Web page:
Letter from Mathry
‘Where do you live?’ they ask – those who have lived in Pembrokeshire for generations, or those who are visiting, in one guise or other. They like to know – as if pinning you down in the map of their minds helps to fix who you are.
So I say ‘Mathry’ and watch their heads nod, because, yes, they know that name.
Some recognise it from estate-agent’s parlance of ‘the sought-after hilltop village’; some, because they’ve seen the sign, as they travel between Fishguard and St David’s, and notice it rising above the road to the north… while the farming locals will know it, because, once upon a time, Mathry was a centre of their agricultural community.
‘Hill-top’ it certainly is – a description which has defined it through the years, marking it as a site of an iron-age fort, giving its occupants a commanding view of any enemy approaching below.
Later, its prominence allowed it to serve as a beacon for the ships coming in to Abercastle, its little port – the steeple on its church showing them ‘safe harbour’.
And it called the pilgrims to it, so they could rest on their way to the holy city – a Celtic Christian community, with pagan antecedents, witnessed by its stones.
Lockley calls it ‘a perfect example of a medieval hill-top village’ and yes, a charter was granted for a market and fair at that time. And Gerald of Wales, churchman, scholar, traveller held the prebend, among his many other responsibilities. Lockley also says ‘All roads seem to converge there’ as if it is an important destination – the place to be.
But he was writing in the nineteen-fifties. Now, it’s all too easy to pass it by, because, little by little, it’s been fading away, with so much that was important gone.
Yes, the church holds fast; it has a pub and a café (of debatable opening hours), and a village hall. But, otherwise, ‘was’, ‘used to’ are the constant refrains.
The school has gone; its magistrates’ court; the garage; that mart and fair. The village shop – its General Stores and Post Office – has closed to acquire fame as a faded façade snapped for postcards or photographer portfolios, its detritus of rural consumerism still on display.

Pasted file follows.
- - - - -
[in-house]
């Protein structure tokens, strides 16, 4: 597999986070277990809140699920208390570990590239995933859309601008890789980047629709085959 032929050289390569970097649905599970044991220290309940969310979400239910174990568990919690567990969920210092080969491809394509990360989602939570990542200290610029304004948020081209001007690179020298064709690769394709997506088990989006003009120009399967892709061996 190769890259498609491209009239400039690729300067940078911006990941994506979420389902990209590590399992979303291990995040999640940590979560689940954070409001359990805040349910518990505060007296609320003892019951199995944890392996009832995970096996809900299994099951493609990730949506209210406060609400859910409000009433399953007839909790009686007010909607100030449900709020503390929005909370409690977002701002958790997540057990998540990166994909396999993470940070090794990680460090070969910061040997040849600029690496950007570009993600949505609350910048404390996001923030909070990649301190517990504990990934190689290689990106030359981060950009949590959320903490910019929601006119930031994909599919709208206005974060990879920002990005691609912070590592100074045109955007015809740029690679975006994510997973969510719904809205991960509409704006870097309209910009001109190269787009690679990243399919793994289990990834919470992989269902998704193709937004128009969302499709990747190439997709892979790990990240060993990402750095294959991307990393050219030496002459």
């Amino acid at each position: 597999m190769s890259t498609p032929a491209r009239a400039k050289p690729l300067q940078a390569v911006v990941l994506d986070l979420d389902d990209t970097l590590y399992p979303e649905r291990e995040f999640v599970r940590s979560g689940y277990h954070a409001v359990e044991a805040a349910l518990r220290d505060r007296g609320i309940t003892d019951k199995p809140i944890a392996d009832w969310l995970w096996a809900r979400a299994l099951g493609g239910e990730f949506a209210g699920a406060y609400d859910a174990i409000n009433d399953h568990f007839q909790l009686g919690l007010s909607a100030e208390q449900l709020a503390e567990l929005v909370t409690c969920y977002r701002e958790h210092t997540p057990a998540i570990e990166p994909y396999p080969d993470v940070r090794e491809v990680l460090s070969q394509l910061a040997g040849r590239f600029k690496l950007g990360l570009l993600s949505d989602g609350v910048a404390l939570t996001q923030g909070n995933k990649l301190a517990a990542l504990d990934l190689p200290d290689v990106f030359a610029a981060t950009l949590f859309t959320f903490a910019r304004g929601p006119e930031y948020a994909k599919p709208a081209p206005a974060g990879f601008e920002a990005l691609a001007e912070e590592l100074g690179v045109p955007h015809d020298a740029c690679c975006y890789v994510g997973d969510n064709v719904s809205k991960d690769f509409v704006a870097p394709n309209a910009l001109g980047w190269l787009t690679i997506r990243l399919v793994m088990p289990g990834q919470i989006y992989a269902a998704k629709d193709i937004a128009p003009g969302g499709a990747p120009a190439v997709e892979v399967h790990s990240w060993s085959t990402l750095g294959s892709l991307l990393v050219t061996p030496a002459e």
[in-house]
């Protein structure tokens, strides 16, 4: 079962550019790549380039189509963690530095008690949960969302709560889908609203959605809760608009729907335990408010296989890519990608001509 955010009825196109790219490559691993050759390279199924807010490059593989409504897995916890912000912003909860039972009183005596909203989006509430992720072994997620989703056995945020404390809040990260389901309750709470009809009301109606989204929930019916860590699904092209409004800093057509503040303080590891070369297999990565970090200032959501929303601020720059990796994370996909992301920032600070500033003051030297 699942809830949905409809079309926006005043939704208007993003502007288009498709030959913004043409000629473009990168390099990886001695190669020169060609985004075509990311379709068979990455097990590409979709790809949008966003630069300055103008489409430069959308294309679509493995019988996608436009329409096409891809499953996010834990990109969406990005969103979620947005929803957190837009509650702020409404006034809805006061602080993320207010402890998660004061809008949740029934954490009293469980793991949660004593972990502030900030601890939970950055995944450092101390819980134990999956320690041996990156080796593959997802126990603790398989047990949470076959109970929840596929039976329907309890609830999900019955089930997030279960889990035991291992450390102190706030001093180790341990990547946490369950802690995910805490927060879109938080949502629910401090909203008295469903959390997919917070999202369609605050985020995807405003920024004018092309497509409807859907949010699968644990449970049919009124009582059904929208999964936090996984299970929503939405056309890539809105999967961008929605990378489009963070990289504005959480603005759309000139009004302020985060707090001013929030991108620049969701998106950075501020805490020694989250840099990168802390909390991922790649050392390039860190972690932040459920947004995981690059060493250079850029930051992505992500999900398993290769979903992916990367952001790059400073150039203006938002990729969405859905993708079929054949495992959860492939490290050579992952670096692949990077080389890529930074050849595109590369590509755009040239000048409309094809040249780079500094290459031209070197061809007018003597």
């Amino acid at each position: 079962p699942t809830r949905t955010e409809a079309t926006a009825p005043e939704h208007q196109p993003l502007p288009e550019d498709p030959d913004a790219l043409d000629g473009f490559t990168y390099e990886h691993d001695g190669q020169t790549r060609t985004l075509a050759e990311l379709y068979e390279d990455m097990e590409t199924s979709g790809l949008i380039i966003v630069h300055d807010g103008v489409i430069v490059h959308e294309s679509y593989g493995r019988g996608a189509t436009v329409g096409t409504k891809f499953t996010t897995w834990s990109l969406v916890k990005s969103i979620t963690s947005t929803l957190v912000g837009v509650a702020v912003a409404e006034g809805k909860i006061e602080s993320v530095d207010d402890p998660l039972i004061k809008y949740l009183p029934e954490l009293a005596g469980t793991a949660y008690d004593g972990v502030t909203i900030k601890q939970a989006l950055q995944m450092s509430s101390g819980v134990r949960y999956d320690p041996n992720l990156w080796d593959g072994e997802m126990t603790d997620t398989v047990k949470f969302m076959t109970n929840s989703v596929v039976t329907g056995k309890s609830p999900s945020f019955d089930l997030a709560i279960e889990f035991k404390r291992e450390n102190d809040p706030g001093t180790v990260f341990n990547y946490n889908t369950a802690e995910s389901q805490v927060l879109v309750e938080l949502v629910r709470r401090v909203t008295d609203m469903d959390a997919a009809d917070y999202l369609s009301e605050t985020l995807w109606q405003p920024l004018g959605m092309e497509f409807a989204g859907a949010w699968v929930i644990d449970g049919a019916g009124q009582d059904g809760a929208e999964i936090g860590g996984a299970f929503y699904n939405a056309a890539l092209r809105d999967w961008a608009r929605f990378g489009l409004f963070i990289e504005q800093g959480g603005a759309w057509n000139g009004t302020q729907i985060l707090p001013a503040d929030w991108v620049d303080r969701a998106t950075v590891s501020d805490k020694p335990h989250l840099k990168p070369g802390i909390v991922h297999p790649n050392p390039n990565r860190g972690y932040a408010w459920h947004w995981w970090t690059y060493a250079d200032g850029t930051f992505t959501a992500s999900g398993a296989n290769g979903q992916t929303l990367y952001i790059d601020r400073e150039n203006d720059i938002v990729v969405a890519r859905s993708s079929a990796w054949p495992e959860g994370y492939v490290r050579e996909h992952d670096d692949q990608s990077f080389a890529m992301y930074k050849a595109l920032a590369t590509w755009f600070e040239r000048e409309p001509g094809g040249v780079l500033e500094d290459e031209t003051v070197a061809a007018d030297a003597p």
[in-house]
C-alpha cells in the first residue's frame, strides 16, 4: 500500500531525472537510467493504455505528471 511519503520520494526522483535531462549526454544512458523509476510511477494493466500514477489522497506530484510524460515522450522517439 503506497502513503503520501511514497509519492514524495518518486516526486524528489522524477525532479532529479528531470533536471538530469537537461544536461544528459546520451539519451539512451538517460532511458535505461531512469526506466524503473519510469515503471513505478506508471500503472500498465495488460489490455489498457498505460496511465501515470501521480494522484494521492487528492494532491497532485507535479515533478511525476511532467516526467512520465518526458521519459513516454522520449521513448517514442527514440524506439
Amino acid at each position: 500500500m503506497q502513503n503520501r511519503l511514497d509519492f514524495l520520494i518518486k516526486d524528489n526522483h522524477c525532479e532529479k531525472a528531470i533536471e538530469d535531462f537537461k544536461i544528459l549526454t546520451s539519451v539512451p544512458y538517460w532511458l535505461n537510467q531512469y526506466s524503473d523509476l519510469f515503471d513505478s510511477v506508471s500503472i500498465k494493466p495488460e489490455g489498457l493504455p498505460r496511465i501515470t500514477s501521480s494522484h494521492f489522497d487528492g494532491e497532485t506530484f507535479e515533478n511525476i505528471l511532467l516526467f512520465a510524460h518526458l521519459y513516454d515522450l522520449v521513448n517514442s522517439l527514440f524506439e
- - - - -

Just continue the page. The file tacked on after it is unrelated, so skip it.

That landmark for the safe-keeping of mariners – the church steeple – was blown down in a storm centuries ago. A new one was scheduled to be included in the present building but was ruled out for cost considerations. To lose two steeples…
So that, now, more has gone, than remains.
Yet, still, people know Mathry, so that’s what I say. I’ve even become the ‘writer from Mathry’ or ‘Mathry writer.’ Belonging is useful in author’s parlance, too.
Except… I don’t really live there. Yes, from my bedroom window, I’m level with its roof-tops. And yes, we’re within its parish boundaries. But, no, not in the village itself…
And if there’s little enough left in Mathry, there’s even less where I am, caught half way up, and half way down, lost among trees, clutching at the source of the Cleddau for some kind of geographical labelling, but never quite finding it among the thorn and the bracken.
Neither here nor there
How can I explain to those who ask that I’m neither here nor there, the middle of nowhere, floating in a liminal space? They won’t understand.
But the liminal is where stories exist.
It may take a while, but, in the end, they will come to you. A few lines read in an old book, or a lone fact spotted during the idle trawling of websites. Some words overheard while waiting for your car to be repaired (‘the largest farm in the world!’). Or… no more than the wind, blowing up the valley or through the leaves.
Follow a footpath up, and then on, down the narrow road, to see a dour church across the fields – another ‘in the middle of nowhere’.
And when you get home and research it online, you find it is St Edren’s, part of Mathry parish, where folk tradition holds that eating the grass of the churchyard will protect you from rabies.
Look across to the village, but to the east, and there is a ridge cutting between two roads, above some marshy land. Llanbedr-y-Moch. And there it is, in Francis Jones’s ‘The Holy Wells of Wales’, part of the route Saint Gwyndaf followed on his way from Whitchurch to Llanwnda. ‘Llanbedr-y-Moch, near Mathry.’
And then, maybe, these hints will find their way into your own stories – so that when you are writing about holy wells, this – ‘Can we not stop on this ridge? A pleasant spot, a stream below, a fenland around.’
Or there’s a short story you know you must write, after seeing that distant church.
‘The church always looks lonely. It stands there on its own, the nearest dwelling hidden behind the trees. It belongs to a saint no-one knows anything about, or why he should have a church here.’
If a place has stories, it will always exist. And if it’s true of my ‘nowhere’ dwelling, it’s even more true about Mathry.
They are there, waiting to be written, perhaps by me, perhaps by others. A tale about the seven saints – the boys rescued by St Teilo – who give the church the legend of its name. Or about the shipwrecks off its port at Abercastle. What about John Hearne, the ‘gentleman of the road’ buried in the churchyard? Or Rebecca Mabws, the preacher-lady?
And Jemima Nicholas, who may or may not have let the attack to repulse the French on their Last Invasion of Britain. (I think that one may have been done already!). For it seems, now, that Jemima was born in Mathry.
Stories which might end up in an old telephone box, outside a neglected General Store. A kiosk shape-shifted into a community library.
Stories which will keep Mathry alive for a long time, yet.
Stories which people will know, even if they can’t match them to a place.
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